Apparently, though, the Internet exists in Italy. So it's not like I just have to imagine what's going on back here.
When I return, I will be thrilled to see even those crummy folding chairs in the media room at Dallas' Reunion Arena, site of the Big 12 tournament. I might even be so gleeful as to not criticize the selection committee's decisions after our brand-new "Selection Monday." (But don't hold me to that.)
In fact, I might want the Final Four festivities to go on even longer. Why not make it last until the following weekend? We'll need a few more events, though, of both the college hoops and WNBA variety. So I'll offer a few possibilities now. These could fill out the Thursday, Friday and Saturday after the draft.
• Smackdown! Pokey vs. Mulkey: In this possible pay-per-view event, LSU coach Pokey Chatman and Baylor coach Kim Mulkey-Robertson engage in three five-minute rounds of an exciting new sport: combat hand-shaking.
• The Hornbuckle Rally: Five of the most obnoxious Cameron Crazies battle five of the angriest Tennessee fans in a no holds barred shopping cart race through the aisles of a WalMart Supercenter.
• Need a Medic, Son? Post-Up Challenge: WNBA stars Yolanda Griffith, Taj McWilliams-Franklin and Lisa Leslie are celebrity judges as Oklahoma's Courtney Paris, Ohio State's Jessica Davenport, Georgia's Tasha Humphrey, LSU's Sylvia Fowles and Maryland's Crystal Langhorne park it on the low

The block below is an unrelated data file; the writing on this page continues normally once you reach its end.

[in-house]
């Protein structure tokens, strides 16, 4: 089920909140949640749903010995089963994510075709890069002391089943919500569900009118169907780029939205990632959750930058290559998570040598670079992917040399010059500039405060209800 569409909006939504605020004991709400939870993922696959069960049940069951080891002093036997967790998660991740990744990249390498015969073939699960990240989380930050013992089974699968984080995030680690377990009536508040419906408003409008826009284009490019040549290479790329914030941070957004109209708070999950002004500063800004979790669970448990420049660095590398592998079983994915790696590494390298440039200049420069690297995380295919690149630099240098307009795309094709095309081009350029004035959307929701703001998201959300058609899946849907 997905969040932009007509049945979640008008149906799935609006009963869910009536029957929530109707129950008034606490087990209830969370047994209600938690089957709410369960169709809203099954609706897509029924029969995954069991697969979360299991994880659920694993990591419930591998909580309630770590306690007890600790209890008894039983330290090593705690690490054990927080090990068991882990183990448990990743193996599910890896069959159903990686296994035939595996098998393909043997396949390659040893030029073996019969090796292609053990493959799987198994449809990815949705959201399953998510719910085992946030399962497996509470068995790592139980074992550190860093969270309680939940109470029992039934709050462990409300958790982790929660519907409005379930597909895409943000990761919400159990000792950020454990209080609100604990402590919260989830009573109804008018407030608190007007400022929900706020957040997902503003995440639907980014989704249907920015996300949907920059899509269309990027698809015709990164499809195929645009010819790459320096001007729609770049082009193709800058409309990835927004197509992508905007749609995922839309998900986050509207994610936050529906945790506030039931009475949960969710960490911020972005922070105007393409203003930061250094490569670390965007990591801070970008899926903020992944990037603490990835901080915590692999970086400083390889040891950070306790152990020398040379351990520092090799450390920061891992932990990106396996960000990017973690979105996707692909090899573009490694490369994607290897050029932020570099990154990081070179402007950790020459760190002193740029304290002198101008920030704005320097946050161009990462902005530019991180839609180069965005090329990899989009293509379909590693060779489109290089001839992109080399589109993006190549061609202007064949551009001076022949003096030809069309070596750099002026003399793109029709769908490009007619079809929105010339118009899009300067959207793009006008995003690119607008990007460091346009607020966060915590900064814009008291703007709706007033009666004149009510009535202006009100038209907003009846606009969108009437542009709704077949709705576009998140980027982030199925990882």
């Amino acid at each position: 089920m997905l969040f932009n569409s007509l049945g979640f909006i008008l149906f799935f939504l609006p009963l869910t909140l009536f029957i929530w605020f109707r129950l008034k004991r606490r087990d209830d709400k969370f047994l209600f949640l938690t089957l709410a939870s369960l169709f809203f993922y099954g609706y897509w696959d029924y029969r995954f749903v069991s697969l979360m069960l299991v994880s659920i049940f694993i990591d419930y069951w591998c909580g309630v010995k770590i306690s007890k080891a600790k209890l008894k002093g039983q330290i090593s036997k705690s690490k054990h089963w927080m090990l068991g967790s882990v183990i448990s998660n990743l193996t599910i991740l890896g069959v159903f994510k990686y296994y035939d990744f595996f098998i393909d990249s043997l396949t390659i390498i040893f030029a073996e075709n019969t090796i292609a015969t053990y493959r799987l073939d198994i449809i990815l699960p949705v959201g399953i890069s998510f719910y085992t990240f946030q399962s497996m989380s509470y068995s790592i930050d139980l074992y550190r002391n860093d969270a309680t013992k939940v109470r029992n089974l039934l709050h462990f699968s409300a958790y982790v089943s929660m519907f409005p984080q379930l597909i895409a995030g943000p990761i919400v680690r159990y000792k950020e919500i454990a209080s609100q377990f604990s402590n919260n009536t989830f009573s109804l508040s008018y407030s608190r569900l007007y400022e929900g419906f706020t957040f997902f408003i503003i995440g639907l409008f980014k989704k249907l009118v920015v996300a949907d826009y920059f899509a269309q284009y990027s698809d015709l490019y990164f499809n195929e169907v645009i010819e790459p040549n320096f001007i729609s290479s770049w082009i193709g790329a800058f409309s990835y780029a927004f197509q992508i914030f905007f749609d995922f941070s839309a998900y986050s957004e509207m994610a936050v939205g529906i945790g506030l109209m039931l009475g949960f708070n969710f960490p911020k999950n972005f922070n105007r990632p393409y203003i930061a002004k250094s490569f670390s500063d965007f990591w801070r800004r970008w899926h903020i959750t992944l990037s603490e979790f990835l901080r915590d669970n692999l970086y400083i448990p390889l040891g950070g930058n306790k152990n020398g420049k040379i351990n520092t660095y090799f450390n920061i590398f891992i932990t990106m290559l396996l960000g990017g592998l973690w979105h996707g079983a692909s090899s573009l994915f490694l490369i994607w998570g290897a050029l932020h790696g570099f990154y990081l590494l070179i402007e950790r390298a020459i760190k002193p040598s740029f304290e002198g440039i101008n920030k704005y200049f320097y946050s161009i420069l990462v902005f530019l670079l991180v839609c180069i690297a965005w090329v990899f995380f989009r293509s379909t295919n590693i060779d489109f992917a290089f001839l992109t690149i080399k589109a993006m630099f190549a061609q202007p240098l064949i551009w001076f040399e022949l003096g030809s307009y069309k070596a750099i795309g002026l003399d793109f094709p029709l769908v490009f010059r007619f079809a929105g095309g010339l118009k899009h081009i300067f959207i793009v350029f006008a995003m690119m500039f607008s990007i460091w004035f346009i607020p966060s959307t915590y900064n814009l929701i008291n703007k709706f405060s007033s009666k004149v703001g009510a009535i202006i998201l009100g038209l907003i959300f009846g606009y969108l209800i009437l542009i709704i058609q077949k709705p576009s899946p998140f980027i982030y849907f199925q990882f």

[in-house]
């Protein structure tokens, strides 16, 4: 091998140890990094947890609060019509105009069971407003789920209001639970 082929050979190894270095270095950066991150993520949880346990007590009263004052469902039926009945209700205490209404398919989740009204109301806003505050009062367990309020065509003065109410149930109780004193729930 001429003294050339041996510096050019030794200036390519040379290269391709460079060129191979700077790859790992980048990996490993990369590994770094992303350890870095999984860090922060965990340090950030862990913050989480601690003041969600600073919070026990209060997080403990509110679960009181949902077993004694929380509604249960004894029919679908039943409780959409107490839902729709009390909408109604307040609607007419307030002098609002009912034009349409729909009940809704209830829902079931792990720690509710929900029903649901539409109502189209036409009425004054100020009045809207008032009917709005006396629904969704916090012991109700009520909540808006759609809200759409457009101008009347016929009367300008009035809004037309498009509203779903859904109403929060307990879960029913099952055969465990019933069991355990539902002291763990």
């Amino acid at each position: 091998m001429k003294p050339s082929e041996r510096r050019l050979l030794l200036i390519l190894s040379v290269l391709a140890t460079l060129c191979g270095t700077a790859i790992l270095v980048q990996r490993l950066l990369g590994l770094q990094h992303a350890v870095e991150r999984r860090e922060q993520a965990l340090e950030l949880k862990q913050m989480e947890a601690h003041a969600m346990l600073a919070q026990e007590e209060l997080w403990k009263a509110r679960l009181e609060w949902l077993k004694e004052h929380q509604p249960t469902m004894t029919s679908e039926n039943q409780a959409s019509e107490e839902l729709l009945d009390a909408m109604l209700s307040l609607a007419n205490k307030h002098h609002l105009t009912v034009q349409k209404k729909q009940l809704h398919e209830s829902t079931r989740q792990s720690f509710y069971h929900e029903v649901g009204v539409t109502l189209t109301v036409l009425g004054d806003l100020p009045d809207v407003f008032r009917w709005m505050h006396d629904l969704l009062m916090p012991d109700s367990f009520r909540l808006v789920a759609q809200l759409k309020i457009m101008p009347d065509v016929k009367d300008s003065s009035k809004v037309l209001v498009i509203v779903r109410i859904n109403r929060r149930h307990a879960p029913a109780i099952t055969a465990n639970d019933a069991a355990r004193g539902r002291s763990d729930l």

block and wear out randomly selected trolls from the ESPN.com women's hoops message board.
• Pop-A-Shot with Elaine Powell: European players attempt to beat the Chicago Sky guard at the arcade game without getting beat up.
• A Prince vs. A King: Rutgers recruit Epiphanny Prince sees how many points she can score in a game against UConn coach Geno Auriemma. Tag-team partners will be Cappie Pondexter and Diana Taurasi, with dueling commentary from Rebecca Lobo and C. Vivian Stringer.
Mechelle Voepel of The Kansas City Star is a regular contributor to ESPN.com. She can be reached at email@example.com.